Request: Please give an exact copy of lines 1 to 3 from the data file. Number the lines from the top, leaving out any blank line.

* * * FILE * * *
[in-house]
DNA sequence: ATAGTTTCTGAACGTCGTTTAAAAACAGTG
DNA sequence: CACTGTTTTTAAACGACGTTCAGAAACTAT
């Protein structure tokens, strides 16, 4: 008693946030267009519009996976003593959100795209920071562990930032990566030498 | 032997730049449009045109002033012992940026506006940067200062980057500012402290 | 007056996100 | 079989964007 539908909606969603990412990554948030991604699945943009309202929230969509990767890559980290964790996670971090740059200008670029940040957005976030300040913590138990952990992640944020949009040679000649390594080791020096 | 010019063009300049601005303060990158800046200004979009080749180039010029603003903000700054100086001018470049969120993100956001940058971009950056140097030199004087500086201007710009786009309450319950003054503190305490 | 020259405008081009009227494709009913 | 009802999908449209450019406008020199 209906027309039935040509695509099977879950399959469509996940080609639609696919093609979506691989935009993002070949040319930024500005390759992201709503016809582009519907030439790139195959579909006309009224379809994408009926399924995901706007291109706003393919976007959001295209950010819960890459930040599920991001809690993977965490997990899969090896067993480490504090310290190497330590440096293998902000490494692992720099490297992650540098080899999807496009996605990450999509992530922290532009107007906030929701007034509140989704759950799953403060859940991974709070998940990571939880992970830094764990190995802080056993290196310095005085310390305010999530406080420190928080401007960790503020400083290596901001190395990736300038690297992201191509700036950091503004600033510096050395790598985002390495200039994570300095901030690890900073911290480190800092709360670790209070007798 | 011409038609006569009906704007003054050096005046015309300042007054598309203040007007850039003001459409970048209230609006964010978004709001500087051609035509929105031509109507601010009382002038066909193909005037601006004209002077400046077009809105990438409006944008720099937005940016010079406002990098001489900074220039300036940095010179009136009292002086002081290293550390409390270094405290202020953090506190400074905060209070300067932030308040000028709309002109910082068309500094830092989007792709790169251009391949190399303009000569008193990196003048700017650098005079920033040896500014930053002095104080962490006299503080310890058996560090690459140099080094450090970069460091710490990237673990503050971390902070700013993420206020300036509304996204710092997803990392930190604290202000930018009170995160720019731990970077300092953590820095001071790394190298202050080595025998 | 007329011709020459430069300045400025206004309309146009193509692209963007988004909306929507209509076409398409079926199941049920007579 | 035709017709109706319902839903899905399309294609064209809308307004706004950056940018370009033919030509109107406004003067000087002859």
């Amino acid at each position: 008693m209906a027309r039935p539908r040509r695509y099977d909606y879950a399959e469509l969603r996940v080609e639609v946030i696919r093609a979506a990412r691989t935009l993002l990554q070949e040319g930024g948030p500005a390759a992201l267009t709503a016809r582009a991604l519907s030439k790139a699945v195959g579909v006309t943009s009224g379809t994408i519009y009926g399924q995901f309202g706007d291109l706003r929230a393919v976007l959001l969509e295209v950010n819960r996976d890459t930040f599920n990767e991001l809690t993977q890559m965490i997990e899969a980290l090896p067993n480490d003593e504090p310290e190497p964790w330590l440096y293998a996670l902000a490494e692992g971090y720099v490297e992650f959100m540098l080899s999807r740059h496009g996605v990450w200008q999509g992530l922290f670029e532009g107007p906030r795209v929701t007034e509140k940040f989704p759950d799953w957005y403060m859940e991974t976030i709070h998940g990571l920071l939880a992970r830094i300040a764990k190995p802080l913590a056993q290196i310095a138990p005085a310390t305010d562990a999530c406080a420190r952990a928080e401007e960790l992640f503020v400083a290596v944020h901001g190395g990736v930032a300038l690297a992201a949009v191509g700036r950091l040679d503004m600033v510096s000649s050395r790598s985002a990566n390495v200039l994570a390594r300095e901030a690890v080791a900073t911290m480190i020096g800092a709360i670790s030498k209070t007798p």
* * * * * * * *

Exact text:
[in-house]
DNA sequence: ATAGTTTCTGAACGTCGTTTAAAAACAGTG
DNA sequence: CACTGTTTTTAAACGACGTTCAGAAACTAT